Mr. Houngbo underlined the need to maintain the momentum for further improvement of labour standards, in accordance with ILO recommendations and the EU Sustainability Compact.
“It is regrettable that only after the recent tragic events in Bangladesh all relevant parties have begun to understand the importance of labour standards, both for human rights and social justice, and also for social and economic development”, the ILO’s Deputy Director-General for Field Operations and Partnerships said.
* Speakers at BGMEA meet call for garment workers safety:
Speakers at a certificate award ceremony emphasized ensuring workplace safety to regain the image of the country’s ready-made garment (RMG) industry that has been tarnished following a series of tragic incidents recently.
The programme was organised by Bangladesh Garment Manufacturers and Exporters Association (BGMEA) at Fire Service and Civil Defence (FSCD) Training Complex at Mirpur.
“The government is working to ensure fire safety in all garment factories,” the home minister said in his speech on the occasion.
* European Union and GSP facility:
The comment of Finance Minister, AMA Muhit, that the threat from European Union to revoke Generalised System of Preference (GSP) was unjust.
I think we should not create more controversy by any loose remarks and try to mend the image of our RMG sector. The whole world will be watching closely Bangladesh for the next few months in order to know how we cope with the aftermath of Rana Plaza debacle and death of more than 1000 workers.
THE RANA PLAZA BUILDING COLLAPSE
* Rana Plaza victims continue to suffer:
Six months after the worst man-made disaster in Bangladesh’s history, safety conditions in garment factories have a chance to improve. But not the lives of survivors or the victims’ next of kin.
On April 24, the collapse of Rana Plaza factory building took 1,133 lives of mostly female workers. The disaster was too big to ignore. The unprecedented scale of the tragedy shocked people the world over, many of them dressed in clothes made in Bangladesh on request of giants such as Tesco, Carrefour, Benetton or Walmart.
Today, the site in the Dhaka suburb is enclosed by a barbed wire and metal fence covered with banners. “How long do we have to wait for compensation for the death of our parents?” asks one.
What was left of Rana Plaza can be seen from the top floor of a neighboring building. Debris has been cleared, but the bodies of two cars stick out of a vast pool of mud water.
“They were parked in an underground garage,” Hassan, one of the volunteer rescuers told IPS. His team, he said, took some 400 people out of the rubble.
A survivor, Hasina, pulled her scarf up showing a deformed right arm with extensive scars.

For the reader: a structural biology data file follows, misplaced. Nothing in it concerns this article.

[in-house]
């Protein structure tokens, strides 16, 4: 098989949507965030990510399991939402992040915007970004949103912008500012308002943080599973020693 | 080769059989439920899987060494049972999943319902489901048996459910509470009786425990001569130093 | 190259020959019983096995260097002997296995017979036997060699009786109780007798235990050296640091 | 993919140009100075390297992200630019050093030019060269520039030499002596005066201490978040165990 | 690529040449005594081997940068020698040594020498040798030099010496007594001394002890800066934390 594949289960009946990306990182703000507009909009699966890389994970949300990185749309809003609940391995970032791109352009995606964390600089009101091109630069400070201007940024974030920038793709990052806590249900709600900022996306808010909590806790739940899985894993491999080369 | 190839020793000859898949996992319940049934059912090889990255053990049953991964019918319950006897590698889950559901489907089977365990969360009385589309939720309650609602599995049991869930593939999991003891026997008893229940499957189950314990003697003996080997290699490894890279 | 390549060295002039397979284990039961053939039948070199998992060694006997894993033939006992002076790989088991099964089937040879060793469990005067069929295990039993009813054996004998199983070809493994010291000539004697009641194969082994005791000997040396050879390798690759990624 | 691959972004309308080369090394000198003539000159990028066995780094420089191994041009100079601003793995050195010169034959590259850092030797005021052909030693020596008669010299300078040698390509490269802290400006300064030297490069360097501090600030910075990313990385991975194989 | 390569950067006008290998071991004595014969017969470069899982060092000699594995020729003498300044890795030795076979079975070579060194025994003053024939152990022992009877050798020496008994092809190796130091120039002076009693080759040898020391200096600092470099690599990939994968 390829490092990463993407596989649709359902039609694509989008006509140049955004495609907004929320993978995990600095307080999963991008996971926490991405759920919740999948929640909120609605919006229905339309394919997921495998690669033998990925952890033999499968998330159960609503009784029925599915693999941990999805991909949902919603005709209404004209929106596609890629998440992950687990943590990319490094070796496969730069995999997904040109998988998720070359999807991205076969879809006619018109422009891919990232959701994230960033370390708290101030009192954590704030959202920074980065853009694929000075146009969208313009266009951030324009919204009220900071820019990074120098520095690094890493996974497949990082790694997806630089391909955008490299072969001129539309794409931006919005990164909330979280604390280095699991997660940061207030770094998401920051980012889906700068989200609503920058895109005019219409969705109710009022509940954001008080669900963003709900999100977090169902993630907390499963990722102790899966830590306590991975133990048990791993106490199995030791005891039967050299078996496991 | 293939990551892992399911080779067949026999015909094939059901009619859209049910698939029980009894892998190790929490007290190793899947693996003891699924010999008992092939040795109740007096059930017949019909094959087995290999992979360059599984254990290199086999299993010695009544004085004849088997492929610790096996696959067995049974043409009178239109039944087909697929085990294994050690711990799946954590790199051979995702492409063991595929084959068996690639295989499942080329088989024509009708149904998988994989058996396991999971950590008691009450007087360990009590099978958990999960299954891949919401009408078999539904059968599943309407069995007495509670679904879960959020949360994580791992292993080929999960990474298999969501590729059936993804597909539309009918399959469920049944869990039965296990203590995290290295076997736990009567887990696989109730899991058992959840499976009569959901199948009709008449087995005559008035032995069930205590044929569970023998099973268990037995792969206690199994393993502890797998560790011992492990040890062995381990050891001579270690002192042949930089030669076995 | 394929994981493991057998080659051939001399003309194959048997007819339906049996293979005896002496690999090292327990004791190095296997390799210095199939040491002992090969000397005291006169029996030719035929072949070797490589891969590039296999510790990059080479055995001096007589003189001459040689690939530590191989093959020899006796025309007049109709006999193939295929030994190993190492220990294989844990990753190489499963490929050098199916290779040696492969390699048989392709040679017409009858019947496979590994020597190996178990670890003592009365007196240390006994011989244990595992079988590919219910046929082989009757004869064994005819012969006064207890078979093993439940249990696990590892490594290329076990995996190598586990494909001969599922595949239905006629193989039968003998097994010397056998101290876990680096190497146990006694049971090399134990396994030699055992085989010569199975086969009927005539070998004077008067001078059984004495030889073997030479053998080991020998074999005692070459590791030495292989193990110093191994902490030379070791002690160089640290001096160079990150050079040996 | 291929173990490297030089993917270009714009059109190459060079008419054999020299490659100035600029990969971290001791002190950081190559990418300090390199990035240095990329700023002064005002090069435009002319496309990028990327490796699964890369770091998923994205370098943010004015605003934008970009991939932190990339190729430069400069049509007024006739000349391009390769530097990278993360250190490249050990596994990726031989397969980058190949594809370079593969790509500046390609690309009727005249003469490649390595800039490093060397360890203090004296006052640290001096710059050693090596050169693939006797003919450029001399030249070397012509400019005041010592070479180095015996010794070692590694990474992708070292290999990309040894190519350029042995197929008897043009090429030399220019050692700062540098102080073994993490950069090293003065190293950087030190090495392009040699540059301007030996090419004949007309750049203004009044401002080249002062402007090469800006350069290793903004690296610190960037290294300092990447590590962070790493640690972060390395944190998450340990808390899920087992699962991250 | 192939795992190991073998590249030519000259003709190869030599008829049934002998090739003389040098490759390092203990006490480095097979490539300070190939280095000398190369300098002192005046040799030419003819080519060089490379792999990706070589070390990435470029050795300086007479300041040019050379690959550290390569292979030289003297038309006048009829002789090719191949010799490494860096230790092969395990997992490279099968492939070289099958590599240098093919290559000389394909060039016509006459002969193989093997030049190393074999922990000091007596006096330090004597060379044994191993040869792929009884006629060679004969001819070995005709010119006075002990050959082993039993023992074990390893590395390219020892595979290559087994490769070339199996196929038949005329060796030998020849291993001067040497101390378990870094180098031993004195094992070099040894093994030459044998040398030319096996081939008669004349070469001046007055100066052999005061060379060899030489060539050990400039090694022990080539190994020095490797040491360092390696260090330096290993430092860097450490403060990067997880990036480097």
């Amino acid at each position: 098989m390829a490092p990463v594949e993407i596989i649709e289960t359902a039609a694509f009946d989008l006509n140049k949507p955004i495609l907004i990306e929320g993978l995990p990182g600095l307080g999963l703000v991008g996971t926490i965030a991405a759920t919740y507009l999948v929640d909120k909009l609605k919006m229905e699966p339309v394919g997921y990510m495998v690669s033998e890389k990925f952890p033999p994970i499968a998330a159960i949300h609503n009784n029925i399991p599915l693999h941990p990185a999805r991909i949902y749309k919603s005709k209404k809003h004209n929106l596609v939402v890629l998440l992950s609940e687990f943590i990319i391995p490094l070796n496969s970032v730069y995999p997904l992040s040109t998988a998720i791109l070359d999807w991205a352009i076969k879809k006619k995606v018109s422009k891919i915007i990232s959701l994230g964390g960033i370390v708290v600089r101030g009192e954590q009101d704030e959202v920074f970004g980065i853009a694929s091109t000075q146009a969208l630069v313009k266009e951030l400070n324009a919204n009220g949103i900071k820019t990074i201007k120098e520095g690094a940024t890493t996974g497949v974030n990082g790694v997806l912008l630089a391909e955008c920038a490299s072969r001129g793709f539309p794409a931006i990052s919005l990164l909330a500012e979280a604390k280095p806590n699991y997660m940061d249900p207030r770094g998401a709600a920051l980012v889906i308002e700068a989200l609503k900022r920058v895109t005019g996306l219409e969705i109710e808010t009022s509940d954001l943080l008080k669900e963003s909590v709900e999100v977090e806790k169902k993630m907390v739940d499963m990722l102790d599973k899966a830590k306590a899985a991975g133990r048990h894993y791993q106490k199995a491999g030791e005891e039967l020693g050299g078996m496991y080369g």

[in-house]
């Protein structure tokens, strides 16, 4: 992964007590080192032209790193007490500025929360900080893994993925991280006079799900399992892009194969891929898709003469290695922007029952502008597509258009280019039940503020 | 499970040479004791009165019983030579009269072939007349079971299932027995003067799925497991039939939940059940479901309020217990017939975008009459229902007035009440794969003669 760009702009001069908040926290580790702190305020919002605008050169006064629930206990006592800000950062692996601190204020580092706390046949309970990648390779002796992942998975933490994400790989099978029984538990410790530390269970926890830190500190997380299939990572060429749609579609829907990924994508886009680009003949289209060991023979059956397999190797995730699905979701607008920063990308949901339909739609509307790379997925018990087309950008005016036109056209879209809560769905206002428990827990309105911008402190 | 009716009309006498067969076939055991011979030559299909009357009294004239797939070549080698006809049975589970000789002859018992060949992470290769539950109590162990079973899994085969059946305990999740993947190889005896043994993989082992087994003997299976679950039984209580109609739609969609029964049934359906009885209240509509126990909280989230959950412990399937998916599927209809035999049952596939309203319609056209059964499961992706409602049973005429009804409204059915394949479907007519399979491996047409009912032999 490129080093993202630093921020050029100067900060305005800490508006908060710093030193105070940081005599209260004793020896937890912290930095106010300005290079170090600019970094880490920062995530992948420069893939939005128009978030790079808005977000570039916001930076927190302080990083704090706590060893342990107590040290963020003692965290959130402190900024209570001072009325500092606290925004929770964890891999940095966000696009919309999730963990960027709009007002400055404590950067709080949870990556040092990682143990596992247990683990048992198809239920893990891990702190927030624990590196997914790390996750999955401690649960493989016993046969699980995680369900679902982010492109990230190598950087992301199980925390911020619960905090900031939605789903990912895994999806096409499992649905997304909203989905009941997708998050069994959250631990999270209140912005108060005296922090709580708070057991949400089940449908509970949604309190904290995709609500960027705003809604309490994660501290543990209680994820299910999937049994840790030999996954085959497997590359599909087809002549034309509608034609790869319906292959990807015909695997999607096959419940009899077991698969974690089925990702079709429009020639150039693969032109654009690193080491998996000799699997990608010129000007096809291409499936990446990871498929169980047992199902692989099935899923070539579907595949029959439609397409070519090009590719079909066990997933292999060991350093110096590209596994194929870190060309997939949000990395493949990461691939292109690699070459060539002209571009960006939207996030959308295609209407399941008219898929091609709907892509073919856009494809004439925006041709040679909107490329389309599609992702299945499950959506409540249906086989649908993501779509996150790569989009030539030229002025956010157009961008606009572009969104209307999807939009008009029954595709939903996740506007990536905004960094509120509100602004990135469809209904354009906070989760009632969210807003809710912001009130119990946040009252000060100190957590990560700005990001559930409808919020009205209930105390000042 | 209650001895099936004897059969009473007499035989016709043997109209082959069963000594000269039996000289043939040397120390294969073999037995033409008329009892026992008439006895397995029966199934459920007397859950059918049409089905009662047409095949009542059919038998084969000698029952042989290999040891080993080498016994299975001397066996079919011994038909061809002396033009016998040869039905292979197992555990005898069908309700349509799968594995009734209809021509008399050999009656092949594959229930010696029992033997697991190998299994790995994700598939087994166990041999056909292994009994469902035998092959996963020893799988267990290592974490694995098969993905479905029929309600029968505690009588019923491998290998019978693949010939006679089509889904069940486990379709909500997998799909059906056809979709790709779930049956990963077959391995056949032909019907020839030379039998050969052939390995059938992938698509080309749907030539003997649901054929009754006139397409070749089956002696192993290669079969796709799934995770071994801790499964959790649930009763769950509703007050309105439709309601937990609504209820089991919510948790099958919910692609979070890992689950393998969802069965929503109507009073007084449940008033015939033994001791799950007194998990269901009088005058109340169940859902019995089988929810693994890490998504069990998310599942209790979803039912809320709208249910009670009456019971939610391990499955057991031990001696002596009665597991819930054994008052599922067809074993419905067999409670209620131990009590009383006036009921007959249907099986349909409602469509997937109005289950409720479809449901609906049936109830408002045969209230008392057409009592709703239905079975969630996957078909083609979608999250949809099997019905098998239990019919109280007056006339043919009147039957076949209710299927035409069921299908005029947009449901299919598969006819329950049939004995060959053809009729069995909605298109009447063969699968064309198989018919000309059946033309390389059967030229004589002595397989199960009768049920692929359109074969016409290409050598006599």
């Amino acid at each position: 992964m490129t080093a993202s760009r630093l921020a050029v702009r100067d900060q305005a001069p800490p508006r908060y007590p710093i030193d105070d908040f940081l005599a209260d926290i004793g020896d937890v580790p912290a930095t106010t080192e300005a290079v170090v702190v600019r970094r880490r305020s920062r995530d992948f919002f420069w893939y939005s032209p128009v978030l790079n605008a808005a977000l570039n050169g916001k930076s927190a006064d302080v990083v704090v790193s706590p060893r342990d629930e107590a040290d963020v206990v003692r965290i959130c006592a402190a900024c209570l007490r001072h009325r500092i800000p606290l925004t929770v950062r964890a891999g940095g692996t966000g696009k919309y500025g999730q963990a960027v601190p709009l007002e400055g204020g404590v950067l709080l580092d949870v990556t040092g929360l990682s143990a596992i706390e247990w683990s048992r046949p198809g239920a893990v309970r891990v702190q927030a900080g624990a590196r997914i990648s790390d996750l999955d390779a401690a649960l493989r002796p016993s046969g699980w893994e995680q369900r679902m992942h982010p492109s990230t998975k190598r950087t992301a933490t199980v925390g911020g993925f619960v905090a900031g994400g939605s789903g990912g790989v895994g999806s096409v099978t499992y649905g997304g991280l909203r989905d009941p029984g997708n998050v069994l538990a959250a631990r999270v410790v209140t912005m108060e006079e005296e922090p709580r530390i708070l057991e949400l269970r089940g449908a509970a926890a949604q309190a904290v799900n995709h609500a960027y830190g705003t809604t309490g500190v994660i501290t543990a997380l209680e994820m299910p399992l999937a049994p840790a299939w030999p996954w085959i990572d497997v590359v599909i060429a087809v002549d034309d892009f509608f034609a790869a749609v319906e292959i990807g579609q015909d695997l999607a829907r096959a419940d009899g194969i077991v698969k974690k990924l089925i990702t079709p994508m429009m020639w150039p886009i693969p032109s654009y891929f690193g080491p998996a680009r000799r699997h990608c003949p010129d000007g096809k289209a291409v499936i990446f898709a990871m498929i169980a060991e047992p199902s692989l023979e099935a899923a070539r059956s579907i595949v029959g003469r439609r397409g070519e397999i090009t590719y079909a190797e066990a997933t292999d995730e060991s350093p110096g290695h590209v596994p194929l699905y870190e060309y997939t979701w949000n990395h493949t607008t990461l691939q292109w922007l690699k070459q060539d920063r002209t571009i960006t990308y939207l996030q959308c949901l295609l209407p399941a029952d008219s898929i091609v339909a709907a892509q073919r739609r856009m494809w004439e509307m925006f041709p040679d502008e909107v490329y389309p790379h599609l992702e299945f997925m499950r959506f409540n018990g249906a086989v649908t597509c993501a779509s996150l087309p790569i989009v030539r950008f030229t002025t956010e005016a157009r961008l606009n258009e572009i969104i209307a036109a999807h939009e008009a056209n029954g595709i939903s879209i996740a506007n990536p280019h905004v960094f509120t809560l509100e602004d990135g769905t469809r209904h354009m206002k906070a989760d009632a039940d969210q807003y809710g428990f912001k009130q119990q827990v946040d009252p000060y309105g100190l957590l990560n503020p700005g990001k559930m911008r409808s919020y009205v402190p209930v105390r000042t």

* Rebuilding lives:
In the midst of disaster there is always hope. But while a disaster may occur in a split second, hope is more often cultivated over time, with patience and effort.
Aparajeyo, a bag factory in Savar, may look like a small-scale enterprise, but there is more to it than that. It is an enterprise of hope.
“This establishment has helped me with my medical and household expenses as I support my elderly parents and myself,” said 27-year-old Sabina Khatun, who works at the factory.
Like the other 16 workers of Aparajeyo, she was a victim of the Rana Plaza tragedy.
The eight-storied building in Savar collapsed on April 24, claiming over a thousand lives and injuring scores. While it was the worst factory tragedy in Bangladesh, it brought out the compassionate side of people. Many came forward to help rescue and rehabilitate the survivors.
Like many Bangladeshis and others from around the world, Sami Al Islam was deeply moved by the disaster. Wanting to do something about it, he worked with a Facebook group called Mukto Tarunyo to set up an establishment that could offer the survivors an opportunity to earn a living.
“When we first collected donations from family and friends to help the survivors, we visited Enam Medical [at Savar] and other medical camps where many victims wanted to know if we could do something to help them earn again,” said Sami.
10:28:01 local time INDIA
* CCEA approves Rs 500 cr for ‘green’ scheme for textile units:
The Cabinet Committee on Economic Affairs (CCEA) has approved an Integrated Processing Development Scheme (IPDS) with a corpus of Rs 500 crore to make textile processing units more environment-friendly and globally competitive.